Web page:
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How Did This Get Made? A Cure For Wellness « The MacGuffin Men

How Did This Get Made? A Cure For Wellness

Published on March 23rd, 2017

Alex writes about Gore Verbinksi’s A Cure for Wellness.


The first half of this title is simultaneously one of my favourite questions to ask about a given movie as well as the name of one of my favourite podcasts. Since December 10th, 2010*, Paul Scheer, June Diane Raphael and Jason Mantzoukas have co-hosted a show built around discussing terrible films, with the core idea of the title being that each of these films is so bad that they probably shouldn’t have made it past the brainstorming stage. And yet, despite not being the most scholastic podcast in the world, HDTGM is frequently interesting for non-comedic reasons that reflect the cinematic climate of the when their subject was released.

*Coincidentally the same day James and I posted our first episode of the MacGuffin Men. Both podcasts have grown to be equally successful.

Now, I do not have the same goals here. I am not here to roast Dan DeHaan nor creepy water nor bicycles. I liked A Cure for Wellness; I liked it plenty. I wish five movies of its eel-filled ilk were released each year. And yet in a cinematic world of continued McDonaldization-based despair, this one-off horror film with a mid-level budget was produced and released in the dead zone before Logan began 2017’s superhero parade. This was not a micro-budget independent movie that the producers could comfortably assume would make its money back in a Netflix rights sale; this was an honest to god gamble on a movie. So, after watching this movie that I enjoyed, I found myself continually asking one question: how did this get made?

This will be a series of (at least two) essays about movies that somehow got made within a cinematic world increasingly driven by capitalism, despite said movies seeming like surefire commercial gambles. In a world of safe sameness, I want to talk about some bizarre entries that were allowed to exist by the kingdom’s gatekeepers.


The road to A Cure for Wellness starts relatively simply: Gore Verbinski is a talented director. He has made numerous truly well directed films, from The Weather Man to (assuming I’m recalling it correctly) MouseHunt. The Ring is an enjoyable horror film that made a close friend of mine terrified of closets for at least six months in 2002. The first Pirates of the Caribbean film is mostly wonderful, and the third entry in the series is less so, but better than people thought. (The second ranks among the least enjoyable cinematic experiences I have ever had.) Rango won the Academy Award for Best Animated Feature, and is genuinely fun. The Lone Ranger was a mess – another entry into Hollywood’s abstract “Armie Hammer can be a superstar, right?” series – but, oh, how those train sequences sung. Verbinski’s visual aplomb was basically the only part of that movie that wasn’t terrible. And now here we are, in 2017, locked in a German castle trying to avoid having our brains fried.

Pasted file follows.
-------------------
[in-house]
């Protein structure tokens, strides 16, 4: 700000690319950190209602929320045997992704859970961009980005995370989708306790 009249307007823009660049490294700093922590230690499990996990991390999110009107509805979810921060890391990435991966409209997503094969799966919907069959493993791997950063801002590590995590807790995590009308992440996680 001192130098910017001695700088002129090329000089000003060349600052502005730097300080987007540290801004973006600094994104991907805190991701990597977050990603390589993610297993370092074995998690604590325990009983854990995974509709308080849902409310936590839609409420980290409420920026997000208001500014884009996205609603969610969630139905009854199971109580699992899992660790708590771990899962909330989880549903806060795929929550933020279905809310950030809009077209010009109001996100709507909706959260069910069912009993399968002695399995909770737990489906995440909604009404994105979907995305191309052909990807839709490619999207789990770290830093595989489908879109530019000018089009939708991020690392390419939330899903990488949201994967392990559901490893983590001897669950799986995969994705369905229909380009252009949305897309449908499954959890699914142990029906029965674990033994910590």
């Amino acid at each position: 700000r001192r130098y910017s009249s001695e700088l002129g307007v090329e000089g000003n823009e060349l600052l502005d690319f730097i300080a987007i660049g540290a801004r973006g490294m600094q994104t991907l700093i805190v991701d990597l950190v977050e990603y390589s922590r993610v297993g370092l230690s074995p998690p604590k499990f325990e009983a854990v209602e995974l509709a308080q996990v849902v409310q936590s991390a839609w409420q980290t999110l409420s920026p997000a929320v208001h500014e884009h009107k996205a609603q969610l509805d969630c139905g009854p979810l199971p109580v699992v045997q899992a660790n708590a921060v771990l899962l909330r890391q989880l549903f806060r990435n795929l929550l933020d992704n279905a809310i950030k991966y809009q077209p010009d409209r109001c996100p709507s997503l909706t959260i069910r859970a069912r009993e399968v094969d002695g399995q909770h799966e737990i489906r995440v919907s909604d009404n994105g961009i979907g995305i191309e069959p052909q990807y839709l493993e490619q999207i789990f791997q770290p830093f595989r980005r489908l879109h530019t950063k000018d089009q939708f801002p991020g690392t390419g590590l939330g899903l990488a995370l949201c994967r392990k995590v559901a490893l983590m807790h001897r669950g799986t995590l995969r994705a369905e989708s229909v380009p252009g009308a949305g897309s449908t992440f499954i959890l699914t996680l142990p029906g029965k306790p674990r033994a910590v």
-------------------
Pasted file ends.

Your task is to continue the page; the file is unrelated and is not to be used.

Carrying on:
Verbinski is not accepted as an auteur and – despite his considerable talent – that feels proper. His career occupies a sort of in-between space in Hollywood; he’s no auteur, but he’s too talented to be just another hack whose name gets passed from project to project by a studio. (He’s not Gavin O’Connor, say.) That said, Verbinski still lacks a certain name recognition: A Cure for Wellness can’t be marketed off his name in the way Dunkirk could be marketed off Christopher Nolan’s, try as a trailer might. In A Cure for Wellness’ spots, we are given the line “From visionary director Gore Verbinski,” a name few (normal) people know, and a directorial vision even fewer could imagine.

Simply put, Verbinski has not made a film that is well-remembered by the masses since the first Pirates film in 2003*. If people know Verbinski’s name for anything, they know him as the director of the first three Pirates films (and perhaps The Ring). Verbinski is a good director who is overqualified for many of the jobs he has taken, which lead to their surprising quality, but who has – likely because of the commercial leanings of his work – remained under-qualified for a leap into the auteurist ranks. It feels odd that Verbinski still had metaphorical chips of box office success to cash in after The Lone Ranger, and yet it seems he did.

*The people that remember Rango probably don’t remember the name of its director.

A Cure for Wellness is a relatively simple horror story; it’s basically The Shining sans Scatman Crothers. Dane DeHaan goes into the belly of an apparent beast to get a higher up from his company back to New York, and in doing so DeHaan finds himself in a watery potential grave. There is misconception, a certain sort of vitamin water, a creepy young woman, and a potentially creepier Jason Isaacs. Admittedly, not a ton happens here, and the film is a relatively standard, slow-burning horror show with few jump scares. In a couple of different interviews, Verbinski has cited films like Rosemary’s Baby as reference points, and the film feels like a successful (if not qualitatively identical) attempt to create that atmosphere. A Cure for Wellness feels decidedly old-fashioned, the type of vision we moviegoers continually feel like does not get made anymore.